5. Add a winter cover
Last but not least, install a winter cover for your pool. Before getting started, remove all ladders, hoses, or anything else that's in or around the pool. If you already own a winter cover or a safety cover, ensure that it fits correctly and inspect it for holes or damage in the surface material. You don't want there to be spots where debris can get through to the water. It’s also suggested that water bags be used to secure your inground pool winter cover, or use an air pillow with either wall bags or a cable and winch to secure an above ground pool winter cover. If using a safety cover, ensure the straps and anchors are in good repair. This maximizes the security of your pool during those harsh winter months.
CLICK HERE to download Leslie's FREE Pool Closing Guide and Checklist
In the weeks leading up to National Pool Closing Day, check to make sure you have all the pool closing supplies you'll need to make the process go smoothly. Have all your water balancing supplies, pool closing chemicals, and winter accessories ready to go.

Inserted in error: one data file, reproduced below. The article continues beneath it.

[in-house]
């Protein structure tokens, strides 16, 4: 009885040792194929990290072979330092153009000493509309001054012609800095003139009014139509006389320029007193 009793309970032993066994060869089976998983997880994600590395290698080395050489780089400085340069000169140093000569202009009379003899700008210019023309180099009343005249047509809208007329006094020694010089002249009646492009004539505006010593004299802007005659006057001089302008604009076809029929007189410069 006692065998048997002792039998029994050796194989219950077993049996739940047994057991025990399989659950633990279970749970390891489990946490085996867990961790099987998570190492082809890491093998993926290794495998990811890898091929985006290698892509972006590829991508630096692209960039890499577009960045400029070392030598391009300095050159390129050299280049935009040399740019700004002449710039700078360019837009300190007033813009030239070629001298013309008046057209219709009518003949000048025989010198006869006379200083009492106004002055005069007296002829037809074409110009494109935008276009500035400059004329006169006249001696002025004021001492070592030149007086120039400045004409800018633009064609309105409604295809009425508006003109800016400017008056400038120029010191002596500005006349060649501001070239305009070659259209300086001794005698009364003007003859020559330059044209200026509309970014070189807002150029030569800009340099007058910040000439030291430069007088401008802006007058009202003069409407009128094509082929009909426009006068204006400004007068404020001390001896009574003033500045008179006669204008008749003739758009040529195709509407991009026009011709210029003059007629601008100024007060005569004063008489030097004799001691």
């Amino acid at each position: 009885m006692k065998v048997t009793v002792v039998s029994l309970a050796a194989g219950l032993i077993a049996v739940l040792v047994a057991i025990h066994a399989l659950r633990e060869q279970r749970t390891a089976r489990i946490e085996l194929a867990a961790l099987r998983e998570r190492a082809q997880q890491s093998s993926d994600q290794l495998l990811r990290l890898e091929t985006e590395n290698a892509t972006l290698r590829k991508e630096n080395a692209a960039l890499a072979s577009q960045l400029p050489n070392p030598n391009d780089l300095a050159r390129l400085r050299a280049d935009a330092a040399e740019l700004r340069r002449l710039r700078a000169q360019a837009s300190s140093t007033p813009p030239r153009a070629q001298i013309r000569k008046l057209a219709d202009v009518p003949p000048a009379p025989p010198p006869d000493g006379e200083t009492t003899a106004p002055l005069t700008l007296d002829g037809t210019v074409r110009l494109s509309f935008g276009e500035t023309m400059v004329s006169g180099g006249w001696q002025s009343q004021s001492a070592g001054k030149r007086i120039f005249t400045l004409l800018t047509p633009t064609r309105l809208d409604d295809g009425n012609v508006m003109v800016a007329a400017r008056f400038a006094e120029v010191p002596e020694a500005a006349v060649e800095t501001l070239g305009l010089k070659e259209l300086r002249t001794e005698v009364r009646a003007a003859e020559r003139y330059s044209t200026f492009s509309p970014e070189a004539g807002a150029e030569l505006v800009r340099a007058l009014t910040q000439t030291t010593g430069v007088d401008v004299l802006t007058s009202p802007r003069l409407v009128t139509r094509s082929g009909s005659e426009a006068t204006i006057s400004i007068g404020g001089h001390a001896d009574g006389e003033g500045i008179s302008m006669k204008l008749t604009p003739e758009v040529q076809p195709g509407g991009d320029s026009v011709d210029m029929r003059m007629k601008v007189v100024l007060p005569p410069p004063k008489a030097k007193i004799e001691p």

If you're re-using your winter cover from last year, take a look at it to make sure it's still in good condition. If it's not, make plans to purchase a new one before you start the pool closing process. As always, feel free to stop by or call your local Leslie's for help with all your pool closing questions. You can also check out the Pool Closing section of our blog for more helpful tips and tricks. If you're stuck or need help with the winterization process, schedule at-home services with a certified Leslie's pool technician.
A properly closed and winterized pool will be significantly easier to open in the spring, and we're here to help!